Since the pandemic struck, I have received a steady stream of emails from PR professionals offering to hook me up with clients who are experts on various pandemic-related issues—financial, medical, workstyle. Most are not familiar with The Cannata Report or our audience. They are just throwing you know what against the wall hoping that something sticks. The latest bombardment has seen multiple pitches offering to set me up with remote work experts.
I have been working remotely since 1997 and have been extremely productive since I started. I don’t need an expert to tell me how to do it.
It’s all about deadlines. You can’t have open-ended deadlines, otherwise, it becomes way too easy to procrastinate. With a deadline, everybody knows what needs to be done and when it needs to be completed.
I can’t tell you how many people I’ve spoken with over the years who have told me they couldn’t work from home because there are too many distractions. I spent 12 years working in offices, and I know a distraction when I see one. You don’t need to work remotely to get distracted.
I’m sure plenty of business owners and managers fear that employees won’t be as productive in a remote or hybrid work environment. (I’m adding hybrid work into the discussion because some companies have or will be adopting a model where some employees split their time working on-site and working remotely.) Some of these folks are under the misconception that their employees are focusing exclusively on company business from the moment they walk in the door in the morning to the moment they leave at the end of the day. You think?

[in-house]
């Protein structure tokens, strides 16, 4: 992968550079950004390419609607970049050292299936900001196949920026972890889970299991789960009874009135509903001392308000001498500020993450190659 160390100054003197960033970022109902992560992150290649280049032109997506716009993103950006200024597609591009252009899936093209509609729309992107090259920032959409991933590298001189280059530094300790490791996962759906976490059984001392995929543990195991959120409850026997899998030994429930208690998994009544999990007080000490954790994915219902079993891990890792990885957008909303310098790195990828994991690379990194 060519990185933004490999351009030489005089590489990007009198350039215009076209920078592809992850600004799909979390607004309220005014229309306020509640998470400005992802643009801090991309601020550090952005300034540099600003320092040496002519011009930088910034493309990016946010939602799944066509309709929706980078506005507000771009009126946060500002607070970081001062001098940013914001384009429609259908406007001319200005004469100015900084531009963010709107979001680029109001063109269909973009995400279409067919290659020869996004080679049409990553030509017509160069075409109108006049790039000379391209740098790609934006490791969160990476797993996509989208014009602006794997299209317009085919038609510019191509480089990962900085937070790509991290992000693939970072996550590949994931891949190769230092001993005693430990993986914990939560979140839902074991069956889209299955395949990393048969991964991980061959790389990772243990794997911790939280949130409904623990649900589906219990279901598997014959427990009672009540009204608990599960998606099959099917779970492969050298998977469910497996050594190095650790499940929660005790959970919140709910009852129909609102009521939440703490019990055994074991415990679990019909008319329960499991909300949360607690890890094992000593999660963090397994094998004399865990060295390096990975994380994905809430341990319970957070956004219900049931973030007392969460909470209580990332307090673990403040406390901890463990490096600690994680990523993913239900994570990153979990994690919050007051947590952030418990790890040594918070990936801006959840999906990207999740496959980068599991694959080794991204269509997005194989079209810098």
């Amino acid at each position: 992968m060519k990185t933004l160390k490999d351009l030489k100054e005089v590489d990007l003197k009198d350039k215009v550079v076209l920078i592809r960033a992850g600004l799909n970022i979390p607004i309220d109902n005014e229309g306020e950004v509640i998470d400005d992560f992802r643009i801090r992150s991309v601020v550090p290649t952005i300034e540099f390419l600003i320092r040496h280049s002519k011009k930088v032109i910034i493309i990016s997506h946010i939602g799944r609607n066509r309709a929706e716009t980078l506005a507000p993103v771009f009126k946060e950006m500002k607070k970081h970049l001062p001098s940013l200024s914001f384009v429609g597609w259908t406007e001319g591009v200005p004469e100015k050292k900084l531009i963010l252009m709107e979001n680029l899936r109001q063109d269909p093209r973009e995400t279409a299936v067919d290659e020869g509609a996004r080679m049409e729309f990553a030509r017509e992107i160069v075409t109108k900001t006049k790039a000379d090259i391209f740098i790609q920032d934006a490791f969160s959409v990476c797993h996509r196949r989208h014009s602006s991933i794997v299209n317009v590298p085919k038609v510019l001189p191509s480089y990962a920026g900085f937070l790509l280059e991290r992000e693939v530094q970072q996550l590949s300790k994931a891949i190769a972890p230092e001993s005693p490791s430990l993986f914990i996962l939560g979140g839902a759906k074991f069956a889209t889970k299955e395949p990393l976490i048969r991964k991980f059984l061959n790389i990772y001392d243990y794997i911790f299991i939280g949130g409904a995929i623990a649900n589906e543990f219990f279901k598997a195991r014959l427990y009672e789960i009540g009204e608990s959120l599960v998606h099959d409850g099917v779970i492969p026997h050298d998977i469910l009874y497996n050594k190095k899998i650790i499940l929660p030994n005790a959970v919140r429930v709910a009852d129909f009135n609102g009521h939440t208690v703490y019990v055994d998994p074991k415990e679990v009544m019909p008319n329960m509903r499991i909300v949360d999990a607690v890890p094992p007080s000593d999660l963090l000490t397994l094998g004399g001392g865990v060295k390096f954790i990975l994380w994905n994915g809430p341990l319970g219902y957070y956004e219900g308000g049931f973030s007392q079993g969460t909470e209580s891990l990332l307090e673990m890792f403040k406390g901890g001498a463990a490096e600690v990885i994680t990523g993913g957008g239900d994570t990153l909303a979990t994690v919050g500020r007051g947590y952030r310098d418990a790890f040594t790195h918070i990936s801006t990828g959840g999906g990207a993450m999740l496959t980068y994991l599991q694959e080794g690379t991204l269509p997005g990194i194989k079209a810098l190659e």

During the past three and a half months, I have been in contact with many professionals across the office imaging industry who are working remotely and are seemingly just as productive, if not more so, as when they were in the office. That gives me confidence that a remote or hybrid workforce can work.
This may sound harsh, but if an employee can’t cut it in a remote work environment, there are plenty of people out of work who will thrive in it. Most people will figure it out. A few may not.
The people who may find it the most difficult to accept are micromanagers. I used to work for one. It was the worst work environment I ever experienced. Barely an hour went by when my micromanager wasn’t calling me to find out what I was doing. And my cubicle was less than 20-feet from his office. Sometimes he’d stop by my desk before leaving the office for an offsite client meeting to find out how things were going. Less than 15 minutes later he’d be in a cab calling me wanting to know what I was doing. Every time that phone rang, it triggered a Pavlovian response as my entire body seized up. I can’t imagine this micromanager ever adjusting to a remote or hybrid workforce.
Thanks in no small part to the pandemic, we are all on the verge of becoming remote work experts. Some of us have found we are more productive working remotely while others are getting there. It’s a matter of survival. Everybody likes to get paid, and the only way for that to happen is to do your job. It’s not that complicated.
Although I don’t envision a future made up exclusively of remote and hybrid workers, this workstyle will become more prevalent in traditional offices than before the pandemic. As that becomes a reality, more of us will become remote work experts.
When that happens, hopefully, that’s the end of PR pitches offering to set me up with a remote work expert.
Access Related Content